·  The 2021/22 planning round had been deferred by NHS England and Improvement to Quarter 1 of 2021/22. They still awaited the national planning guidance and financial allocation for 2021/22. There was steps to identify the baseline financial position for the next financial year.


Members made comments and asked the following questions:

·  A Member asked in what order services would be stood back up.  The Director of Planning and Delivery explained that it would be decided on clinical priority, which was a process undertaken by clinicians.

·  A Member queried how many staff were absent from work because of mental health problems and what support was available and accessed. Other Members flagged similar concerns. The Deputy Chief Executive, Birmingham and Solihull CCG, highlighted that there was a health and wellbeing programme of work and a “peoples” Board. Sickness and absence was monitored through this forum and information on this would be shared with the Board. The offer had been promoted to support staff mental health; it was recognised that this would need to be in place for a prolonged period of time.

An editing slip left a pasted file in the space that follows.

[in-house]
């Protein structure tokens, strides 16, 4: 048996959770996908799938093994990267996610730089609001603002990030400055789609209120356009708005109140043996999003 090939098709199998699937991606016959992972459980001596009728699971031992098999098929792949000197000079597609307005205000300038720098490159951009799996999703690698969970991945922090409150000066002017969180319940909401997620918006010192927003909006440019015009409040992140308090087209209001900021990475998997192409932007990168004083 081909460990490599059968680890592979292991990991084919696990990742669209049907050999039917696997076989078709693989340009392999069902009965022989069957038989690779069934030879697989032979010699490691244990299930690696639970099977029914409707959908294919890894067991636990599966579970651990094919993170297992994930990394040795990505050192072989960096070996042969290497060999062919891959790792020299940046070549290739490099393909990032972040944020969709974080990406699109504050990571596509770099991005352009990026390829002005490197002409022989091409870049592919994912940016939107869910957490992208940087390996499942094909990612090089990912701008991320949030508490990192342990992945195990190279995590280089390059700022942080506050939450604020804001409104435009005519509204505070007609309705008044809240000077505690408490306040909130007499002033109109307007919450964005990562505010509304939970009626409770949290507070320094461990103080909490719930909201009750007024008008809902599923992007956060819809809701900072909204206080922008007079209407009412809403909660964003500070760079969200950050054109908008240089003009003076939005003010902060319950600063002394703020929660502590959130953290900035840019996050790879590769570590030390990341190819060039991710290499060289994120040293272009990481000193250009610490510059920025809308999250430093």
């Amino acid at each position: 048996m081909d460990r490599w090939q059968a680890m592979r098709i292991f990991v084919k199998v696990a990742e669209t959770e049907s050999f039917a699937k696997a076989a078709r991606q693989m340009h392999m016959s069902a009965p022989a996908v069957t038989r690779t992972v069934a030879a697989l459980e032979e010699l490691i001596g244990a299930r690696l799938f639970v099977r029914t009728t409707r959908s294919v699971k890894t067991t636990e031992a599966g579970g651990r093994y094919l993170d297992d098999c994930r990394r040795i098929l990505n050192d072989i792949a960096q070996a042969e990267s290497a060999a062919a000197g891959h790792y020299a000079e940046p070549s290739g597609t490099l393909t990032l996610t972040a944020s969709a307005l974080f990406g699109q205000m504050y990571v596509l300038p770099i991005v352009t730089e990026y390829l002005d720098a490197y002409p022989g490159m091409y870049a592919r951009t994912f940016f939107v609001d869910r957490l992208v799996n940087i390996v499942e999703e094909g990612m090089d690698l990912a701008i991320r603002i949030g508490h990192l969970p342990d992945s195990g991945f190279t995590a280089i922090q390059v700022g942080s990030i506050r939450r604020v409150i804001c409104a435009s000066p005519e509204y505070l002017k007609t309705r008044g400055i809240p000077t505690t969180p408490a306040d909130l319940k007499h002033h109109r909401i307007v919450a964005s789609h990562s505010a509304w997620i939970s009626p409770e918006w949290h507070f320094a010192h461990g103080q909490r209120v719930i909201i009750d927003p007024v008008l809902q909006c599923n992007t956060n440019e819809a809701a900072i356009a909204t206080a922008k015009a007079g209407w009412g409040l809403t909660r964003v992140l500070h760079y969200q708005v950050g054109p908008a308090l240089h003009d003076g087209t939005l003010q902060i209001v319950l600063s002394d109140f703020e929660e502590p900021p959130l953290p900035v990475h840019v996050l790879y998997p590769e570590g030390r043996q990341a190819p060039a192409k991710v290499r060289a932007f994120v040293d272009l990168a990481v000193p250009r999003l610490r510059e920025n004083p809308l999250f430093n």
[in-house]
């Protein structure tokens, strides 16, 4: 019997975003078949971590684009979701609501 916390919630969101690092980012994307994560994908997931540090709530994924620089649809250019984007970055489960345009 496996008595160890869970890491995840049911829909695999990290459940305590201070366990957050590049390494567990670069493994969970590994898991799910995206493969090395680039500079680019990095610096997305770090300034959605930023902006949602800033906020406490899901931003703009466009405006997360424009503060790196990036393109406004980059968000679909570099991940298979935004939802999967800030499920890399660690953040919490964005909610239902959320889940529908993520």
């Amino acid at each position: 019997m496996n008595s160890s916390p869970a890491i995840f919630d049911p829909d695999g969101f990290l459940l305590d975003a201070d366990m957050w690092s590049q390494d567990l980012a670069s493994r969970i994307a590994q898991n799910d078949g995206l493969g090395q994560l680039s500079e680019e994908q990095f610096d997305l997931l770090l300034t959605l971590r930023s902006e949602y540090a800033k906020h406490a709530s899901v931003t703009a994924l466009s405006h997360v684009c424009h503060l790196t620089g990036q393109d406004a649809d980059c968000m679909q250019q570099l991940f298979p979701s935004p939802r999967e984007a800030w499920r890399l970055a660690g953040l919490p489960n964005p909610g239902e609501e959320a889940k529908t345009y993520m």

·  Members requested clarity about whether Solihull Hospital still had COVID-19 patients. The Director of Planning and Delivery confirmed that it no longer had COVID-19 patients, these were restricted to the Queen Elizabeth, Good Hope and Heartlands Hospitals. Strict measures to prevent cross infection remained in place.

·  A Member questioned how people with degenerative diseases were prioritised. The Director of Planning and Delivery explained that all patients would be included and considered on the single waiting list.